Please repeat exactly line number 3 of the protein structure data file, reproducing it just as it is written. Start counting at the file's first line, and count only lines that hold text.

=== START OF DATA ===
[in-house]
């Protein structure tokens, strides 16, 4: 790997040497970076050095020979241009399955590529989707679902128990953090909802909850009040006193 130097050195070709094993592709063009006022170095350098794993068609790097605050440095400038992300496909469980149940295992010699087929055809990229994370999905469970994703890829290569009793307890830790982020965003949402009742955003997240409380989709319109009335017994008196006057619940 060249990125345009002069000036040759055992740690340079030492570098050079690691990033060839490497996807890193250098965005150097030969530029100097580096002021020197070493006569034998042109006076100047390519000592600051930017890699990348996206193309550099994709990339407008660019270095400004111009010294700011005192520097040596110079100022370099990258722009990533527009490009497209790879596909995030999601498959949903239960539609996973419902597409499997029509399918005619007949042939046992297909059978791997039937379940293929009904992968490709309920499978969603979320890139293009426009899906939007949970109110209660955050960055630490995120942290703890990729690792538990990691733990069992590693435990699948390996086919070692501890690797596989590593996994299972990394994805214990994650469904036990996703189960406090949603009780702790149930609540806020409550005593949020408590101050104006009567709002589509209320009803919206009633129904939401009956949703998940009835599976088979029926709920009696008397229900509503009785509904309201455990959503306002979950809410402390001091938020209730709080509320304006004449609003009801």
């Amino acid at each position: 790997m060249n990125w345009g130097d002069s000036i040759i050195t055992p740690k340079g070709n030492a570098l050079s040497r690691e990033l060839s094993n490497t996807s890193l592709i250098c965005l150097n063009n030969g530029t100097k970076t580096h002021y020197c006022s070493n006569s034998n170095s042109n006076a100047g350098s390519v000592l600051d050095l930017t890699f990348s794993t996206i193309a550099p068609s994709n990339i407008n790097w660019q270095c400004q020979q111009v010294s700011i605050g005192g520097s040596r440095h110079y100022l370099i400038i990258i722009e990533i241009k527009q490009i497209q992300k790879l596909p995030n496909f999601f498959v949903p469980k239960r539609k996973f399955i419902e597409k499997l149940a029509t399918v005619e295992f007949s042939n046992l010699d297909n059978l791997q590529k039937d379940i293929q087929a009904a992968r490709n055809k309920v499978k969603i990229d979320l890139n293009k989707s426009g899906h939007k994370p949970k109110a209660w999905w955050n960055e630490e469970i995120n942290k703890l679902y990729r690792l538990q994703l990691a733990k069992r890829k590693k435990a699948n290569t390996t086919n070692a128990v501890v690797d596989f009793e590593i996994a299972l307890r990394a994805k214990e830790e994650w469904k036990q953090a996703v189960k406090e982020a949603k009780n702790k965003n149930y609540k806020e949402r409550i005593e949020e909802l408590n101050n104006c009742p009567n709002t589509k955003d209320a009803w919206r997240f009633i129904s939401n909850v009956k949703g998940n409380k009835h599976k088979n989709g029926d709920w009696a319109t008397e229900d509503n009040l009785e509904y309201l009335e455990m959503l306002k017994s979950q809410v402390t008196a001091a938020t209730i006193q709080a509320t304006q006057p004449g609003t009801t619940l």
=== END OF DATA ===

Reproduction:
């Amino acid at each position: 790997m060249n990125w345009g130097d002069s000036i040759i050195t055992p740690k340079g070709n030492a570098l050079s040497r690691e990033l060839s094993n490497t996807s890193l592709i250098c965005l150097n063009n030969g530029t100097k970076t580096h002021y020197c006022s070493n006569s034998n170095s042109n006076a100047g350098s390519v000592l600051d050095l930017t890699f990348s794993t996206i193309a550099p068609s994709n990339i407008n790097w660019q270095c400004q020979q111009v010294s700011i605050g005192g520097s040596r440095h110079y100022l370099i400038i990258i722009e990533i241009k527009q490009i497209q992300k790879l596909p995030n496909f999601f498959v949903p469980k239960r539609k996973f399955i419902e597409k499997l149940a029509t399918v005619e295992f007949s042939n046992l010699d297909n059978l791997q590529k039937d379940i293929q087929a009904a992968r490709n055809k309920v499978k969603i990229d979320l890139n293009k989707s426009g899906h939007k994370p949970k109110a209660w999905w955050n960055e630490e469970i995120n942290k703890l679902y990729r690792l538990q994703l990691a733990k069992r890829k590693k435990a699948n290569t390996t086919n070692a128990v501890v690797d596989f009793e590593i996994a299972l307890r990394a994805k214990e830790e994650w469904k036990q953090a996703v189960k406090e982020a949603k009780n702790k965003n149930y609540k806020e949402r409550i005593e949020e909802l408590n101050n104006c009742p009567n709002t589509k955003d209320a009803w919206r997240f009633i129904s939401n909850v009956k949703g998940n409380k009835h599976k088979n989709g029926d709920w009696a319109t008397e229900d509503n009040l009785e509904y309201l009335e455990m959503l306002k017994s979950q809410v402390t008196a001091a938020t209730i006193q709080a509320t304006q006057p004449g609003t009801t619940l």